Muslims in the Arab world are incensed and Muslims in France are walking a delicate line after President Nicolas Sarkozy pushed for an all-out ban on full Islamic veils like the burka.
"Ridiculous" and "misplaced," said a Muslim vendor Thursday at an outdoor market in a working class, ethnically mixed Paris suburb. "Racist," said a Sunni Muslim cleric in Lebanon.
The rector of the Muslim Institute of the Paris Mosque, however, held off on harsh criticism, saying only that any ban should be properly explained, and noting that the Qur'an does not require women to cover their bodies and faces.
Sarkozy upped the stakes Wednesday in France's drive to abolish the full veil, ordering a draft law banning them in all public places ó defying France's highest administrative body, which says such a ban risks being declared unconstitutional.
Such a measure would put France on the same track as Belgium, which is also moving toward a complete ban amid fears of radicalism and growing Islamic populations in Europe. Sarkozy says such clothing oppresses women and is "not welcome" in France. French officials have also cited a concealed face as a security risk.
France's top government official for family issues, Nadine Morano, said the conservative government wants to "break this dynamic of invasion of burkas in our country."
While France has western Europe's largest Muslim population, only a tiny minority of Muslim women in France wear the burka, which has only a mesh screen for the eyes, or the niqab, which leaves a slit for the eyes.
"France is addressing a very strong message. It is a message on an international level to women. How can we explain that while women are fighting in Afghanistan for their freedom, for their dignity, in France we accept what they are fighting against?" Morano said on France-Info radio Thursday.
Abdel Halim Laeib, a market vendor in Livry-Gargan northeast of Paris, is worried that outlawing the veils would inflame tensions in a nation struggling to define its modern identity.
"I find it totally ridiculous," he said. "Every person has the right to practise their religion, in whatever way they want to. Personally, it doesn't bother me if someone wears the full veil, like a woman who can wear a miniskirt, or a low-cut top where we can see her breasts."
Middle East reaction
In Lebanon, Sheik Maher Hammoud, a Sunni Muslim cleric in the southern city of Sidon, called the French actions racist.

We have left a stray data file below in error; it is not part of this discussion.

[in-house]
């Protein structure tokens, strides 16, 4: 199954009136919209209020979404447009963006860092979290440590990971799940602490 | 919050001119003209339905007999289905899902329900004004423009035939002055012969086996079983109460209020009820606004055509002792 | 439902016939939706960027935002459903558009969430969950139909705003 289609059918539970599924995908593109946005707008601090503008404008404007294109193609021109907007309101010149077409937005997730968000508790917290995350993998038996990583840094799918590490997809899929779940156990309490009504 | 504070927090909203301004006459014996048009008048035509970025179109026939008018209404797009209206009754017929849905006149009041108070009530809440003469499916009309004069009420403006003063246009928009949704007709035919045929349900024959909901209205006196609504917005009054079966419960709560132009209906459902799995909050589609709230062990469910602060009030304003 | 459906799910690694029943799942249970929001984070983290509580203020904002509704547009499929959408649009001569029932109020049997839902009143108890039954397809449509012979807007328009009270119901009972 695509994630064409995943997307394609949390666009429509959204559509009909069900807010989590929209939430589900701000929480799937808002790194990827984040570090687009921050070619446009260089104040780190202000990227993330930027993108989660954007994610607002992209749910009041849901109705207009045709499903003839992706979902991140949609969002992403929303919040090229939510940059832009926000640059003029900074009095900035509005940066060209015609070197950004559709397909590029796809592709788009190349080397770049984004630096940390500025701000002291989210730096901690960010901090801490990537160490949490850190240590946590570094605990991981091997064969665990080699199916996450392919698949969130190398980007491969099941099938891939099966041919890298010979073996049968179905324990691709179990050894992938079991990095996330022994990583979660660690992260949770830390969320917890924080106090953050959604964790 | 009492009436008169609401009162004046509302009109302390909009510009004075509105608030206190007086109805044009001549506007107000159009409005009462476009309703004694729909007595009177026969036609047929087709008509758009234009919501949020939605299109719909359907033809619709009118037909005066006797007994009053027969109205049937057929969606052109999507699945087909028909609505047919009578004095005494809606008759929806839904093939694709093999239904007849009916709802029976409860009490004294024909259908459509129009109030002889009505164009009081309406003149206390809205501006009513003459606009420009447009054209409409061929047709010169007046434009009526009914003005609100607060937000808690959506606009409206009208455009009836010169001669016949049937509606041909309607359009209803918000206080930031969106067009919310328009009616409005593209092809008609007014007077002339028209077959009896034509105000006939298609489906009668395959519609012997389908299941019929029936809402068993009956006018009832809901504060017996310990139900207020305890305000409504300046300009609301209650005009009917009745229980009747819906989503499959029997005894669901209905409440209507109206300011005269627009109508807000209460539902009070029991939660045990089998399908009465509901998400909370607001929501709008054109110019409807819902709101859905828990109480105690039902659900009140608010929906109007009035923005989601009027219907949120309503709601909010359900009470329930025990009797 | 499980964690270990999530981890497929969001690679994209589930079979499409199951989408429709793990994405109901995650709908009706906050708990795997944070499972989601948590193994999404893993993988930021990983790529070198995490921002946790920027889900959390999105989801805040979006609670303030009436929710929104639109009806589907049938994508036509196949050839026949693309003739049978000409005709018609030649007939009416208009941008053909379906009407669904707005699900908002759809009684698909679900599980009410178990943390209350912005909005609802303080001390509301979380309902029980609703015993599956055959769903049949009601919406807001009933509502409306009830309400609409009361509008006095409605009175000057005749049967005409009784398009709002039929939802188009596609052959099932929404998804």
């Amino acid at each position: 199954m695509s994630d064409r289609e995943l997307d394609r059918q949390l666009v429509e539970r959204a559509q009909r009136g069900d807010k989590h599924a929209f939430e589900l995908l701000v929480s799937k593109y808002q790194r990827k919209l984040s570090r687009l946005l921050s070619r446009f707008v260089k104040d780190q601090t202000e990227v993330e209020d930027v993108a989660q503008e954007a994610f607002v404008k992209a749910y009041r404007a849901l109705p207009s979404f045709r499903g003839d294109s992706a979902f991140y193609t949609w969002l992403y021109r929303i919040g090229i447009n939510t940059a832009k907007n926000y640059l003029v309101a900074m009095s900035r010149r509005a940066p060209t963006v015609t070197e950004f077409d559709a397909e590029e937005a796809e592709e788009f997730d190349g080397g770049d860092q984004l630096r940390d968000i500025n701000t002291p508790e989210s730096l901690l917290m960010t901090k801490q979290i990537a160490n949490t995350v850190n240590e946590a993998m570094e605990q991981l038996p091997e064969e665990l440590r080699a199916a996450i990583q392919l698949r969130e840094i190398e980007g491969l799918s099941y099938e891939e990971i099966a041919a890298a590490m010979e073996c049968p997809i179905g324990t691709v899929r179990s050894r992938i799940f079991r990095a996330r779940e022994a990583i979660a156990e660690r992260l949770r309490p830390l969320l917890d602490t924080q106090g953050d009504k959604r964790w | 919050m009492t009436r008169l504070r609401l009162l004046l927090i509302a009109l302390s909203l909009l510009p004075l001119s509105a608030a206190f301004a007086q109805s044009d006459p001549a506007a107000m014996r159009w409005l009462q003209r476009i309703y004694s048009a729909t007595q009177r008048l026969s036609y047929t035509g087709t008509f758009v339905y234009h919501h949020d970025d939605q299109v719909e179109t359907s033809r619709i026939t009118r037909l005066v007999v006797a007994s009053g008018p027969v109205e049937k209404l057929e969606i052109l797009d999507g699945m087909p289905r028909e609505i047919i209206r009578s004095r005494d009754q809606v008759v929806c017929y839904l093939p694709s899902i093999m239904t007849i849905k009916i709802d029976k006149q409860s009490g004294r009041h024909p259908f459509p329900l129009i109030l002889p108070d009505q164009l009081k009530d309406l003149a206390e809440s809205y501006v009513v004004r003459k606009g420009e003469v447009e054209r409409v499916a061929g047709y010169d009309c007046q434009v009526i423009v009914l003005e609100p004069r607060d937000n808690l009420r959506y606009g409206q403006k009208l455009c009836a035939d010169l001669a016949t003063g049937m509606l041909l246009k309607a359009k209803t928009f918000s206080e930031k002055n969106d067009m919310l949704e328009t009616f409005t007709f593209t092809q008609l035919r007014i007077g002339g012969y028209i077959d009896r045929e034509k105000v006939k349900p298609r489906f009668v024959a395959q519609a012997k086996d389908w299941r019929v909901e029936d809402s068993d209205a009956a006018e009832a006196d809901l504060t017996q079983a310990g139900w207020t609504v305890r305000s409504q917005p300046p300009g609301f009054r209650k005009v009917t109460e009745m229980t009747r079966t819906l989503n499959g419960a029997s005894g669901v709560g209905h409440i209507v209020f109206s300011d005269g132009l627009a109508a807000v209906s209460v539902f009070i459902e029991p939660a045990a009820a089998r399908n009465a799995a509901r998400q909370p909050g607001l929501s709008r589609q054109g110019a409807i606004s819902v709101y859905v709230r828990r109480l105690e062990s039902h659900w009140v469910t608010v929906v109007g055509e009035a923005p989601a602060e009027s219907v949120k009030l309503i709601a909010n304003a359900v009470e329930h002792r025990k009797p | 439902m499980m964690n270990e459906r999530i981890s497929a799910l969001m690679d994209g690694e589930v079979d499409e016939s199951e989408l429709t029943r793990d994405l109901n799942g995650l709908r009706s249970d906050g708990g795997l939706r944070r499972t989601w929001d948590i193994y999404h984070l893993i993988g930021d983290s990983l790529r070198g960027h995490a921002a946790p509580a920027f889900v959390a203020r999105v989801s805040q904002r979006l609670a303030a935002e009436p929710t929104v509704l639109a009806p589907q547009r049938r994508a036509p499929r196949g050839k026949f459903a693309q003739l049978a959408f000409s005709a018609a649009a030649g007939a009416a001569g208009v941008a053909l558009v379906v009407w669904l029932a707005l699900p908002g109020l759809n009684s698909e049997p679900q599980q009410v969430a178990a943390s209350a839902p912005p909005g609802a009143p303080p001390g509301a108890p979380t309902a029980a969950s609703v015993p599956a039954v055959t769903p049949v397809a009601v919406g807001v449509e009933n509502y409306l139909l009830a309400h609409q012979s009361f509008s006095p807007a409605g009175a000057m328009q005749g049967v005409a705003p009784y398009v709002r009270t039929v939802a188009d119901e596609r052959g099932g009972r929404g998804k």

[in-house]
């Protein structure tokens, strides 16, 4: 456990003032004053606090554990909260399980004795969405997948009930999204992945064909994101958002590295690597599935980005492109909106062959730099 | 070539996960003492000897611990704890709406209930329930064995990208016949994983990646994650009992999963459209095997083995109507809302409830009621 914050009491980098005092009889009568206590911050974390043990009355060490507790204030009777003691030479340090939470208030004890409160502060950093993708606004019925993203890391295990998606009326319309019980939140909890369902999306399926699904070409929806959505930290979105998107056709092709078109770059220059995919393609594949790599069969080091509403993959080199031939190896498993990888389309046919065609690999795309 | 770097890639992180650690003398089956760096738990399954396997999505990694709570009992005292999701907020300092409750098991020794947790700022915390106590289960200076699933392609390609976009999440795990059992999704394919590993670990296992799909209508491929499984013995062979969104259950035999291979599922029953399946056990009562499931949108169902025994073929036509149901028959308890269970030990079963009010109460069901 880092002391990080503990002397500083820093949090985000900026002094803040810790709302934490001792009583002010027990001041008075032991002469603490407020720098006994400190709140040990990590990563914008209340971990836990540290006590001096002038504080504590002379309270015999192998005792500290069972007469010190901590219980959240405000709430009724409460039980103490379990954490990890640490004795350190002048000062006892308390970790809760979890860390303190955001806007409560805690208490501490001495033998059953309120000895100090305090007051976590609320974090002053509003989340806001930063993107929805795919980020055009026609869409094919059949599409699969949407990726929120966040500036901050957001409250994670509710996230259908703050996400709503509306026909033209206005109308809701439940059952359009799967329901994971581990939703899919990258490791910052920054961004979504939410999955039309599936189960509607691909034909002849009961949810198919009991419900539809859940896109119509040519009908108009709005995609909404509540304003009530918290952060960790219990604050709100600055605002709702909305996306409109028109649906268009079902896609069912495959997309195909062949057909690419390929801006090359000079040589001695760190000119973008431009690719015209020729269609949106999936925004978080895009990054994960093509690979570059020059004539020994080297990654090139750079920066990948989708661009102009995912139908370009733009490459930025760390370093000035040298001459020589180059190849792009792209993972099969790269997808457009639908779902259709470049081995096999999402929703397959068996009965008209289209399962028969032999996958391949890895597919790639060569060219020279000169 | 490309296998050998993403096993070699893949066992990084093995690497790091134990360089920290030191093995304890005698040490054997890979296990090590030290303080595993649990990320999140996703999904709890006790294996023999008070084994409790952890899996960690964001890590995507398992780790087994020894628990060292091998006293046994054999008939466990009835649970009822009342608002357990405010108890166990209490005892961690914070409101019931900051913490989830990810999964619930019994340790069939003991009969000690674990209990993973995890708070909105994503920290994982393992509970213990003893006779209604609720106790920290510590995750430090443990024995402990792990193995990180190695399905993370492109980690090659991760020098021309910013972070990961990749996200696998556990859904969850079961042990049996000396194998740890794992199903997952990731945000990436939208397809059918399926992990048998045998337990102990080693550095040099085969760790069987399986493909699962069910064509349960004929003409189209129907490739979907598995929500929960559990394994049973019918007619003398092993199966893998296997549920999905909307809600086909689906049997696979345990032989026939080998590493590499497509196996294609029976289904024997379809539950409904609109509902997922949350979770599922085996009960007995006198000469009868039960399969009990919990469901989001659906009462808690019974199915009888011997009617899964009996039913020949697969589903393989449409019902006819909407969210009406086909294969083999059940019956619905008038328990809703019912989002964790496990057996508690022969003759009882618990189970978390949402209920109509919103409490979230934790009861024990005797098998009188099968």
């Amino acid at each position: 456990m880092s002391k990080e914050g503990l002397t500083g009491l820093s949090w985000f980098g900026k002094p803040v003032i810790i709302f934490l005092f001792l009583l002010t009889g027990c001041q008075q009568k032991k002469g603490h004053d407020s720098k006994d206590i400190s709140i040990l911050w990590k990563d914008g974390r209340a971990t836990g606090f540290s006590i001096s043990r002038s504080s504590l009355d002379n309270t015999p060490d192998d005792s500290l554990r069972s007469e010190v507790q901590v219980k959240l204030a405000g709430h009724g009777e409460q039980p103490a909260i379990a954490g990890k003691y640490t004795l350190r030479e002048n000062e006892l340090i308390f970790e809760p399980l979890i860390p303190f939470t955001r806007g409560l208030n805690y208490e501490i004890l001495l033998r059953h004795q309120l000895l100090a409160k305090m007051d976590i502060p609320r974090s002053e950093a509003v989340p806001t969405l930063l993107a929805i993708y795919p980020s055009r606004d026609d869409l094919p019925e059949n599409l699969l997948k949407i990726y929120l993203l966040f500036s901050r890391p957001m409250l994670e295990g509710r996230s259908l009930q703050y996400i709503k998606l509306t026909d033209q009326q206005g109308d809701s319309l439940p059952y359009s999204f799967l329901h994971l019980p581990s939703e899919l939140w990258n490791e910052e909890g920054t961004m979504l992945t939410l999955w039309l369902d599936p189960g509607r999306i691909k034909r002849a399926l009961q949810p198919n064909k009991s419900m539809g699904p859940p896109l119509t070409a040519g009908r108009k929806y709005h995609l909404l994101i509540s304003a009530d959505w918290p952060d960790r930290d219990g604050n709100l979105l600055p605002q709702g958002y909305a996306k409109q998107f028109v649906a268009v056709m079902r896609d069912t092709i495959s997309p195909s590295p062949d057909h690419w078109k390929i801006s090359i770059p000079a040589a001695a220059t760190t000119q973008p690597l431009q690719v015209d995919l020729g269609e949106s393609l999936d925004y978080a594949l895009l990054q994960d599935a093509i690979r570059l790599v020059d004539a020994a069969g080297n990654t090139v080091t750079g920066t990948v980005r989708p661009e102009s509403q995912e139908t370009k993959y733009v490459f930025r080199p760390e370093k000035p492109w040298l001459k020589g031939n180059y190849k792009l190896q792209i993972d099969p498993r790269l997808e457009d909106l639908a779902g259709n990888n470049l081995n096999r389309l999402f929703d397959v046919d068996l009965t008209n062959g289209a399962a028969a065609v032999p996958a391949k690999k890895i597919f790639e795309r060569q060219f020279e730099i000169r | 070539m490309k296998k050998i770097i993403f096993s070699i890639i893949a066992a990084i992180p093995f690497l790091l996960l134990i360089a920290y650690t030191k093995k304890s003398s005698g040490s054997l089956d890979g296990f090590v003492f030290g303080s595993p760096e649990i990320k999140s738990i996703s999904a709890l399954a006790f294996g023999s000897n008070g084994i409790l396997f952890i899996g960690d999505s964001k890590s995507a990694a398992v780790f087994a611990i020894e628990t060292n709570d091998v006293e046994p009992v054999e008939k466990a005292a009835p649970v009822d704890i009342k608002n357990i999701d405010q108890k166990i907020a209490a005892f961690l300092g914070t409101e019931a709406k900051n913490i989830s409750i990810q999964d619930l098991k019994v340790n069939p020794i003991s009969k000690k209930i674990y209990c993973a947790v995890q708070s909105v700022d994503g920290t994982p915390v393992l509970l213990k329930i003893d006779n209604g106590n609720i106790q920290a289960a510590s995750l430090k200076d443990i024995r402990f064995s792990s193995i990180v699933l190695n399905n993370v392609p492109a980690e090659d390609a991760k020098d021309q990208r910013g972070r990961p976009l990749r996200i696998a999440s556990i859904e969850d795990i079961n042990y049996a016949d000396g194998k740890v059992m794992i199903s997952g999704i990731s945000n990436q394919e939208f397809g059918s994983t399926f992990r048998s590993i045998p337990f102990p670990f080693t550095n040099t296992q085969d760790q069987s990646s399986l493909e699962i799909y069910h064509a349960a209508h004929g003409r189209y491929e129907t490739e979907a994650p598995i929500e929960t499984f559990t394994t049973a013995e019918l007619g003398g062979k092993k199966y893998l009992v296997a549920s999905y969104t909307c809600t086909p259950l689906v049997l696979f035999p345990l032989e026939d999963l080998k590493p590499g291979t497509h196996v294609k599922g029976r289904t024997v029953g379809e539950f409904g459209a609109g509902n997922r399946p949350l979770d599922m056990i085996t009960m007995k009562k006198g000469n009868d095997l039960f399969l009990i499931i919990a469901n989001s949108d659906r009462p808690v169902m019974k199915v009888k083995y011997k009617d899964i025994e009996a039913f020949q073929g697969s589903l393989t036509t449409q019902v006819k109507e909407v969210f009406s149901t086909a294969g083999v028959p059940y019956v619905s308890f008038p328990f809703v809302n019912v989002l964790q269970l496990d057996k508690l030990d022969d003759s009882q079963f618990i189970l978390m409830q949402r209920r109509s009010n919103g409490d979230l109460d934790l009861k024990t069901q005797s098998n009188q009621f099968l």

"Whenever Islamic thought and culture clashes with Western democracy, racism rears its head and under various names," he said. "Muslims do not need lessons from Sarkozy or anyone else to teach them about human rights or the rights of women."
In Damascus, Mohammed Habash, Syrian lawmaker and head of the Centre for Islamic Studies, said "such decisions only serve to encourage Islamophobia." Given the small numbers of women in France who wear the niqab, he said, "I don't think this constitutes a security or cultural threat."
"This does not bode well for the relationship between Islamic countries and Western governments," he said.
France drew similar criticism when it outlawed Muslim headscarves and other "ostentatious" religious symbols from classrooms in 2004.
Kind of ironic when I don't remember them ever actually asking the women in question what they thought or even if they're wearing them by their own free will as an adult..... or if they even have men in their lives whom could tell them what to wear or not.
In extremist places that follow Islam, sure I bet some men are forcing women to wear them.... but most moderates I've seen interviewed who wear them in western civilizations said they wear them by their own choice and free will and like the fact that they don't have to deck themselves out in makeup and such when they want to head out somewhere, in order to impress strangers on the street when it's none of their concern how they look. They don't have to worry about men heckling them or checking them out on the streets, which we all know us men do from time to time.
So when can we expect the same dress codes being applied to other religious groups like the Amish, Jehovah's Witnesses, Nuns, Priests, Rabbis, etc.?
Of course it never once surprised me that something like this half-brained idea would come from Sarkozy.... he's a womanizing pig anyways, married a super model, constantly caught in photo opts checking women out.... if he had his way, he'd have France setup like the Feringi Homeworld where all women must be naked at all times and banned from wearing clothes.
Sarkozy is protecting women from oppression? Sounds like he's protecting his right to have women to check out and oogle.
And the whole argument on security and people hiding bombs under burqas is so baseless and stupid, it's not even funny.